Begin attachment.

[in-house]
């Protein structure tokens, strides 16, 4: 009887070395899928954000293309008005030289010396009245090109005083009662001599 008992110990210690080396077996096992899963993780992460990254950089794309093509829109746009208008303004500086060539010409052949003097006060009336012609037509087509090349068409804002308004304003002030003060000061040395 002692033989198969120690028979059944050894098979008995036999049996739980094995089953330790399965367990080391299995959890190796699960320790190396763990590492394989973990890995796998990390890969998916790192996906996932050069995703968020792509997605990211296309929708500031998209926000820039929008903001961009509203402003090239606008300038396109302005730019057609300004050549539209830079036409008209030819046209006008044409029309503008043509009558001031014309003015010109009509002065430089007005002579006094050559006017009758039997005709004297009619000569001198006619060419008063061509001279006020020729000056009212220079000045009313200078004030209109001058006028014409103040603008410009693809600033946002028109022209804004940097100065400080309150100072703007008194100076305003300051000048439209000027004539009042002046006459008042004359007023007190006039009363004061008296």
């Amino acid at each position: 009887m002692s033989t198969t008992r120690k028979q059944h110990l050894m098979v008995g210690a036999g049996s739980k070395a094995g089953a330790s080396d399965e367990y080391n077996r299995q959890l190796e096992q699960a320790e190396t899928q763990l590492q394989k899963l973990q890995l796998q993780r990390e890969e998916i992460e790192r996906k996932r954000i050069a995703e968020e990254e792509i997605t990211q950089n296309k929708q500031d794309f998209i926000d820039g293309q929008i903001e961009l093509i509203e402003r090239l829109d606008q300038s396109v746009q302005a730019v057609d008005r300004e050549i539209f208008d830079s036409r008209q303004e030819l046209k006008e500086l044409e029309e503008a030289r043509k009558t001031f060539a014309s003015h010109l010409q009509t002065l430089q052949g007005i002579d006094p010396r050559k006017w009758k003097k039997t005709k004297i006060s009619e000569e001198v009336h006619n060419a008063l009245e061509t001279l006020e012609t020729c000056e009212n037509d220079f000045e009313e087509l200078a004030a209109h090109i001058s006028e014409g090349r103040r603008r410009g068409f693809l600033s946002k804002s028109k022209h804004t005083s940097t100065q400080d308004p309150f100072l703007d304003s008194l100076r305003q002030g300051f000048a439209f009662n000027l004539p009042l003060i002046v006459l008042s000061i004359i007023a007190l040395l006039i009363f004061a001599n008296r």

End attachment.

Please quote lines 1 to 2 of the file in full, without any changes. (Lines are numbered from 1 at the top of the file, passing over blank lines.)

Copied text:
[in-house]
């Protein structure tokens, strides 16, 4: 009887070395899928954000293309008005030289010396009245090109005083009662001599 008992110990210690080396077996096992899963993780992460990254950089794309093509829109746009208008303004500086060539010409052949003097006060009336012609037509087509090349068409804002308004304003002030003060000061040395 002692033989198969120690028979059944050894098979008995036999049996739980094995089953330790399965367990080391299995959890190796699960320790190396763990590492394989973990890995796998990390890969998916790192996906996932050069995703968020792509997605990211296309929708500031998209926000820039929008903001961009509203402003090239606008300038396109302005730019057609300004050549539209830079036409008209030819046209006008044409029309503008043509009558001031014309003015010109009509002065430089007005002579006094050559006017009758039997005709004297009619000569001198006619060419008063061509001279006020020729000056009212220079000045009313200078004030209109001058006028014409103040603008410009693809600033946002028109022209804004940097100065400080309150100072703007008194100076305003300051000048439209000027004539009042002046006459008042004359007023007190006039009363004061008296």